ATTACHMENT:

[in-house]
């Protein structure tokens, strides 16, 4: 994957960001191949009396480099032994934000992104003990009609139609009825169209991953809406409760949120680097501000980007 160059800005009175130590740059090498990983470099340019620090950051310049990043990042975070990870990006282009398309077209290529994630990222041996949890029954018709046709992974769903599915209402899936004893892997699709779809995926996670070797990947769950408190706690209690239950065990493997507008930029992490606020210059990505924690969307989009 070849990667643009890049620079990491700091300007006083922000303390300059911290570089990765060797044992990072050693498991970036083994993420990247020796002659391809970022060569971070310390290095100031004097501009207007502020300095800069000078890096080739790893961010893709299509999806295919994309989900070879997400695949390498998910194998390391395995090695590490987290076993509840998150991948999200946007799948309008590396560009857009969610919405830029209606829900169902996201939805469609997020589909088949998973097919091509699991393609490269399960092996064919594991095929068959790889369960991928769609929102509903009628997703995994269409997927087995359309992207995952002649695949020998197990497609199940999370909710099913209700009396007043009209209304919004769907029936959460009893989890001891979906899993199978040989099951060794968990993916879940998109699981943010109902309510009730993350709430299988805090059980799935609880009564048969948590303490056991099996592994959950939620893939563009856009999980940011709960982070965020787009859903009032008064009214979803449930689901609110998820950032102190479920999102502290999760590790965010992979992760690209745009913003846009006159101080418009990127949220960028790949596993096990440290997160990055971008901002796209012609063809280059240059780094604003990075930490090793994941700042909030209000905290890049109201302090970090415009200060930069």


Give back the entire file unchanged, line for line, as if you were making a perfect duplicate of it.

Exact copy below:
[in-house]
């Protein structure tokens, strides 16, 4: 994957960001191949009396480099032994934000992104003990009609139609009825169209991953809406409760949120680097501000980007 160059800005009175130590740059090498990983470099340019620090950051310049990043990042975070990870990006282009398309077209290529994630990222041996949890029954018709046709992974769903599915209402899936004893892997699709779809995926996670070797990947769950408190706690209690239950065990493997507008930029992490606020210059990505924690969307989009 070849990667643009890049620079990491700091300007006083922000303390300059911290570089990765060797044992990072050693498991970036083994993420990247020796002659391809970022060569971070310390290095100031004097501009207007502020300095800069000078890096080739790893961010893709299509999806295919994309989900070879997400695949390498998910194998390391395995090695590490987290076993509840998150991948999200946007799948309008590396560009857009969610919405830029209606829900169902996201939805469609997020589909088949998973097919091509699991393609490269399960092996064919594991095929068959790889369960991928769609929102509903009628997703995994269409997927087995359309992207995952002649695949020998197990497609199940999370909710099913209700009396007043009209209304919004769907029936959460009893989890001891979906899993199978040989099951060794968990993916879940998109699981943010109902309510009730993350709430299988805090059980799935609880009564048969948590303490056991099996592994959950939620893939563009856009999980940011709960982070965020787009859903009032008064009214979803449930689901609110998820950032102190479920999102502290999760590790965010992979992760690209745009913003846009006159101080418009990127949220960028790949596993096990440290997160990055971008901002796209012609063809280059240059780094604003990075930490090793994941700042909030209000905290890049109201302090970090415009200060930069």